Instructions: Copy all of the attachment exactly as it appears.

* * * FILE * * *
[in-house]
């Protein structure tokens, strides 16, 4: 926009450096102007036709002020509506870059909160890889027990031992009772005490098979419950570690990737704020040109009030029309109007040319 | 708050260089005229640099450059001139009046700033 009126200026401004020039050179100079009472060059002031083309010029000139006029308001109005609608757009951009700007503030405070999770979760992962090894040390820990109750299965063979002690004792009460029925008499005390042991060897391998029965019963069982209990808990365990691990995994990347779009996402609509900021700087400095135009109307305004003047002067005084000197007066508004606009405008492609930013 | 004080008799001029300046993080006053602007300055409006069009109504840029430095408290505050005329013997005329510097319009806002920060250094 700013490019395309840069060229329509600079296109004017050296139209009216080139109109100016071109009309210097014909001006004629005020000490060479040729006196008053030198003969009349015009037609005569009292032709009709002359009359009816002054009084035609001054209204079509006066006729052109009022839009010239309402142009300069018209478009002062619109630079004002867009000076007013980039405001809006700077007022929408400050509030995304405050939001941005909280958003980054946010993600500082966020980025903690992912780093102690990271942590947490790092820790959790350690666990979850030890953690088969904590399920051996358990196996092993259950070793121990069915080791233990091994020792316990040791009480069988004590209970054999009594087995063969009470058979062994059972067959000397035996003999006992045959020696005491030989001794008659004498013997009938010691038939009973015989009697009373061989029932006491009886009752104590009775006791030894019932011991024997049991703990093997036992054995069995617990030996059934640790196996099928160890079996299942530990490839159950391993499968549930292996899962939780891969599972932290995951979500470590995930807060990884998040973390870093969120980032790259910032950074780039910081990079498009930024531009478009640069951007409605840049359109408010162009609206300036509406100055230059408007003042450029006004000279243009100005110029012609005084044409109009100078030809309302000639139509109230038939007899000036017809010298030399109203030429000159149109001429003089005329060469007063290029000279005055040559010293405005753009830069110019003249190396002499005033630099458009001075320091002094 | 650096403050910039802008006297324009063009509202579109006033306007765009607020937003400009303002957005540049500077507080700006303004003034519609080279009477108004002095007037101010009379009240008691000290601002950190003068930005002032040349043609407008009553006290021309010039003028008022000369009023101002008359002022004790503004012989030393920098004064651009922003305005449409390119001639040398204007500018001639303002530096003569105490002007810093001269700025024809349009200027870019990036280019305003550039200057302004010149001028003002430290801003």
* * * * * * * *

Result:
[in-house]
């Protein structure tokens, strides 16, 4: 926009450096102007036709002020509506870059909160890889027990031992009772005490098979419950570690990737704020040109009030029309109007040319 | 708050260089005229640099450059001139009046700033 009126200026401004020039050179100079009472060059002031083309010029000139006029308001109005609608757009951009700007503030405070999770979760992962090894040390820990109750299965063979002690004792009460029925008499005390042991060897391998029965019963069982209990808990365990691990995994990347779009996402609509900021700087400095135009109307305004003047002067005084000197007066508004606009405008492609930013 | 004080008799001029300046993080006053602007300055409006069009109504840029430095408290505050005329013997005329510097319009806002920060250094 700013490019395309840069060229329509600079296109004017050296139209009216080139109109100016071109009309210097014909001006004629005020000490060479040729006196008053030198003969009349015009037609005569009292032709009709002359009359009816002054009084035609001054209204079509006066006729052109009022839009010239309402142009300069018209478009002062619109630079004002867009000076007013980039405001809006700077007022929408400050509030995304405050939001941005909280958003980054946010993600500082966020980025903690992912780093102690990271942590947490790092820790959790350690666990979850030890953690088969904590399920051996358990196996092993259950070793121990069915080791233990091994020792316990040791009480069988004590209970054999009594087995063969009470058979062994059972067959000397035996003999006992045959020696005491030989001794008659004498013997009938010691038939009973015989009697009373061989029932006491009886009752104590009775006791030894019932011991024997049991703990093997036992054995069995617990030996059934640790196996099928160890079996299942530990490839159950391993499968549930292996899962939780891969599972932290995951979500470590995930807060990884998040973390870093969120980032790259910032950074780039910081990079498009930024531009478009640069951007409605840049359109408010162009609206300036509406100055230059408007003042450029006004000279243009100005110029012609005084044409109009100078030809309302000639139509109230038939007899000036017809010298030399109203030429000159149109001429003089005329060469007063290029000279005055040559010293405005753009830069110019003249190396002499005033630099458009001075320091002094 | 650096403050910039802008006297324009063009509202579109006033306007765009607020937003400009303002957005540049500077507080700006303004003034519609080279009477108004002095007037101010009379009240008691000290601002950190003068930005002032040349043609407008009553006290021309010039003028008022000369009023101002008359002022004790503004012989030393920098004064651009922003305005449409390119001639040398204007500018001639303002530096003569105490002007810093001269700025024809349009200027870019990036280019305003550039200057302004010149001028003002430290801003």